Nikolai Demidenko used to be routinely described as a “force of nature” but, on the strength of this recital, notwithstanding cover hype and glitzy glamour, that accolade could equally be accorded to Yuja Wang. She brings an unashamedly sumptuous quality to the notorious Alla marcia Rachmaninov G Minor Prelude and a searching yet harrowing quality to the B Minor Prelude, Op. 32 No 10. The Op. 39 No 1 Etude Tableau is quick-paced and demands a tireless right hand, a syncopated left hand and considerable dexterity. Technically, Wang makes the music into an almost continual climax while fusing power with a strange sort of intellectual control. In Op. 33, No 3 she is solemnly lyrical.
The second half of this Berlin recital was given over to Prokofiev’s Eighth Sonata, the last in his so-called War Trilogy. I was unfamiliar with it and was surprised at its cool, rather detached opening (in Wang’s hands) and even the torso of the movement was not as furious as I had expected, but deeply philosophical and cogent as much as flashy. The second movement, strangely titled Andante sognando (dream-like), is unashamedly sentimental yet Wang makes it somehow curiously off-centre, like watching a couple performing a minuet when they’re itching to tango. In the finale she raises the bar with frenetic explosive tension. The Ligeti pieces are the cherry on the cake in terms of cerebral virtuosity. For once, the hype is completely justified.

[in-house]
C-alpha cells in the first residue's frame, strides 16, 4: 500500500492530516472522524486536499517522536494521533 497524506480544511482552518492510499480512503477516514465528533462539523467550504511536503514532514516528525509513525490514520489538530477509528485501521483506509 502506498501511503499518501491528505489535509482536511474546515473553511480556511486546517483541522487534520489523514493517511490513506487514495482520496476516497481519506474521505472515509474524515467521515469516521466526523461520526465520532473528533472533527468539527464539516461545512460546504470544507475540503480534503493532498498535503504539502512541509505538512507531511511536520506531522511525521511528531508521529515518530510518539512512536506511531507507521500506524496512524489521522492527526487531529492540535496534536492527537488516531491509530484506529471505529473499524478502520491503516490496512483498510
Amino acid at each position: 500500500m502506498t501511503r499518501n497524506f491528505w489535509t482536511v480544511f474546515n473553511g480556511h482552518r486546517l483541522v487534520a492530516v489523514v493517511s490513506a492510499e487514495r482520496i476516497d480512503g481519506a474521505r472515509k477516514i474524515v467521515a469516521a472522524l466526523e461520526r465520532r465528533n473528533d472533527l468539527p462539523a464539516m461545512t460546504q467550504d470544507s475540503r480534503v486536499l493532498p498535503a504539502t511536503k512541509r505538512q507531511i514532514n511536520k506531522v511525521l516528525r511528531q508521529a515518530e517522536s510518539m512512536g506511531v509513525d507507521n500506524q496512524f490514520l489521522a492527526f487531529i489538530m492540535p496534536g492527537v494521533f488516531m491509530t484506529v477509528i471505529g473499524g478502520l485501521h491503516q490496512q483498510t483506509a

Composer: Rachmaninov, Prokofiev
Performer: Yuja Wang p
Catalogue Number: DG 4836280